Our First Look at the Air Force’s “Secret” New Fighter Jet
As the title suggests, this clearly is no secret. In today’s world, it’s hard to know what is real or fake – what seems glaringly obvious is the fact that countries with superior technology and defence capabilities would not openly divulge their projects. But here we are, with Joe Public apparently in the know about a brand-new fighter jet. Let’s dive in, shall we?
Last year, the U.S. Air Force dropped a bombshell—announcing they’d conceived, constructed, and tested a covert fighter jet in just a year. This enigmatic aircraft is part of the Next Generation Air Dominance (NGAD) initiative, a project aimed at bolstering and eventually replacing the renowned F-22 Raptor.
Beyond this revelation—and the tidbit about its F1-style engineering—the Air Force has been tight-lipped. However, they might have given us a tangible clue: captivating concept art of an NGAD fighter in the making. Could this be the elusive new jet?
In the image featured on page 55 of the Air Force’s acquisition report, we see a substantial, diamond-shaped fighter with sizable engine intakes positioned over the wings, extending outward from the cockpit. This design shields the intakes from radar detection below. The fighter boasts twin engines, a canopy cockpit, and two retractable vertical stabilizers that can fold flat into the wings. The image hints at the potential for weapon and propulsion upgrades. While modern jets receive new weaponry, swapping out engines is generally deemed too complex. However, the NGAD’s use of digital engineering technology may enable such upgrades. This tech, which utilizes virtual modeling and simulation tools, could be a game-changer.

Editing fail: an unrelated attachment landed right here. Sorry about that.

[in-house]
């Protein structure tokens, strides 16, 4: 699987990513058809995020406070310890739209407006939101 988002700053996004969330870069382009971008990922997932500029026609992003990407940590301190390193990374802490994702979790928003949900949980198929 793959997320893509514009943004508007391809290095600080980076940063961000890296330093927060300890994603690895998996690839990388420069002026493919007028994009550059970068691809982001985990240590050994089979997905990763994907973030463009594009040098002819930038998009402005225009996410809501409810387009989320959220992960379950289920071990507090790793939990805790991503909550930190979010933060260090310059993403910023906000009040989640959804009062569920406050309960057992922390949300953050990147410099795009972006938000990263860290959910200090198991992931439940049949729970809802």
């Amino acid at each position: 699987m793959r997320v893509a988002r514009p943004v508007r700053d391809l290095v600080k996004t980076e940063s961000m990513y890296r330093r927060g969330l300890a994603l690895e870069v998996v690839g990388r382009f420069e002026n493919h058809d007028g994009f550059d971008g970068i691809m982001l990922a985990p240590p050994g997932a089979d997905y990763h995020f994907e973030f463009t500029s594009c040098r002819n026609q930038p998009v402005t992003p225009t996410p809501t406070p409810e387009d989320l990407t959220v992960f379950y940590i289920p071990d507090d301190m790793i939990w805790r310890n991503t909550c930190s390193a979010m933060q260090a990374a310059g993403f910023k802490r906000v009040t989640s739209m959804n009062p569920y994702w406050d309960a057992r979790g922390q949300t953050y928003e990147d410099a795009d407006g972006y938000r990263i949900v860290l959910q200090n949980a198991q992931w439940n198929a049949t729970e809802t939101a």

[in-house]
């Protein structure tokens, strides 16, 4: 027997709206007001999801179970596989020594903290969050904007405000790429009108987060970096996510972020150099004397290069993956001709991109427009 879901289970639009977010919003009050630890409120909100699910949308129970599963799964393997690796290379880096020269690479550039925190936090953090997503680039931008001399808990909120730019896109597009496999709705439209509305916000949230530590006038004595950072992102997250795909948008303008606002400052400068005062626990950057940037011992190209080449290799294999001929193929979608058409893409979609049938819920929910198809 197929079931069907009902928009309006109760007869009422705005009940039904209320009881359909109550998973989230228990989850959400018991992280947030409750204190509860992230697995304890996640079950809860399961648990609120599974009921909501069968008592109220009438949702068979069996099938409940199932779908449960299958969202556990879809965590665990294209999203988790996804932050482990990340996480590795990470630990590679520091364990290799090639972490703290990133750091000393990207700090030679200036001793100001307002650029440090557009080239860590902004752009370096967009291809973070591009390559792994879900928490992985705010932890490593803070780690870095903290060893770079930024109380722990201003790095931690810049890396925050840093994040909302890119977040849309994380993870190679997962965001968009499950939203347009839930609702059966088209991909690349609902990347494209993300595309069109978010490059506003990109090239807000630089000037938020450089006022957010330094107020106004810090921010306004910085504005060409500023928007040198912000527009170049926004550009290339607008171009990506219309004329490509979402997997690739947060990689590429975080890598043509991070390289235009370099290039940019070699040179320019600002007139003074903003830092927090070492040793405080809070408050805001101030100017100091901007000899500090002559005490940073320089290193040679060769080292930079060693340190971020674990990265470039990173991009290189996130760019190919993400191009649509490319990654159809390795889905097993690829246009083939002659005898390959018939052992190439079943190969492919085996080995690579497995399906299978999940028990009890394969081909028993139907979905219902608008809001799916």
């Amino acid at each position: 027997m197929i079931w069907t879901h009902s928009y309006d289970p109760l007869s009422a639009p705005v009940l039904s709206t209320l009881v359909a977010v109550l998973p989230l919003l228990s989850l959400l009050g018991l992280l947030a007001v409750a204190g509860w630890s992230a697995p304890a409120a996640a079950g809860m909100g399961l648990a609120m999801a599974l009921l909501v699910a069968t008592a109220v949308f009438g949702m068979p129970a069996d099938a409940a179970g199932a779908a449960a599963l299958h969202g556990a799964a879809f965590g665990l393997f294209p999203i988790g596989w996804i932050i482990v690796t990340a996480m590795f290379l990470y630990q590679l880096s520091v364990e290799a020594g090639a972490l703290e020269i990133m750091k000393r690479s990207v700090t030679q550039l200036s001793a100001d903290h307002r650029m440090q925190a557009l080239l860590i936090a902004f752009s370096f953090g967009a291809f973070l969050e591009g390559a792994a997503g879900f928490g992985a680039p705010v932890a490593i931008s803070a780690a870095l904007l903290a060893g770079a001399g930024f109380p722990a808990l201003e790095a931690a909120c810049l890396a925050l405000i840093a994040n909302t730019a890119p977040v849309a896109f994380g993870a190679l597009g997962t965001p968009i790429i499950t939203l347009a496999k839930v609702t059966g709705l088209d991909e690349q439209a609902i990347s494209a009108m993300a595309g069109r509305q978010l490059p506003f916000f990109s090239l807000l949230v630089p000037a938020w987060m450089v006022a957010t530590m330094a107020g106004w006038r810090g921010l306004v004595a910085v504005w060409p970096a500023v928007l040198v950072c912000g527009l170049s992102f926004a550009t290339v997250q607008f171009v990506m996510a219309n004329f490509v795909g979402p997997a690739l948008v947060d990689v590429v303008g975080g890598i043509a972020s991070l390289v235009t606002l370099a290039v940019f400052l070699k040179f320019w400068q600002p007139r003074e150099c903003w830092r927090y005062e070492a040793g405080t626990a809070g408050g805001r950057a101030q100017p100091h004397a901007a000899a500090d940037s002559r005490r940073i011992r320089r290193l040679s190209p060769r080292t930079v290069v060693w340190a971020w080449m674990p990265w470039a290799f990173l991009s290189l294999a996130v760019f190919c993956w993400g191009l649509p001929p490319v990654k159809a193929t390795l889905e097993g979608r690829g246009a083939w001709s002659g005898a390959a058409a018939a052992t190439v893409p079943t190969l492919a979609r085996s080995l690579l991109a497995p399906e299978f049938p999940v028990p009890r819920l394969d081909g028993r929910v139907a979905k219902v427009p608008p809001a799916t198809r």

Here’s what the NGAD section of the report says:
“Designed to complement the F-35, F-22, joint, and partner forces in the Air Superiority role, Next Generation Air Dominance is an advanced aircraft program for development of penetrating counter air platforms with multi-domain awareness, agile resilient communications, and an integrated family of capabilities.”
Now, back to the image. The aircraft looks built for speed and all-encompassing stealth, possibly even larger than the F-22. The blended body and wing layout suggest ample internal storage for fuel and weapons within concealed bays. The Air Force’s aim is to have a fighter with the range to accompany bombers on deep penetration missions, akin to the P-51D Mustang’s role alongside the B-17G Flying Fortress in World War II.
What’s up with those folding vertical stabilizers, you ask? Their presence likely provides increased maneuverability or fuel efficiency. Additionally, the concept art indicates connectivity to satellite and airborne communications nodes, granting the NGAD pilot access to a steady stream of data from fellow friendly forces. This means a comprehensive battlefield picture without the need to activate their own sensor systems—a testament to the Air Force’s pursuit of “multi-domain awareness.”
….Man I really want to watch Topgun now.
Out to you,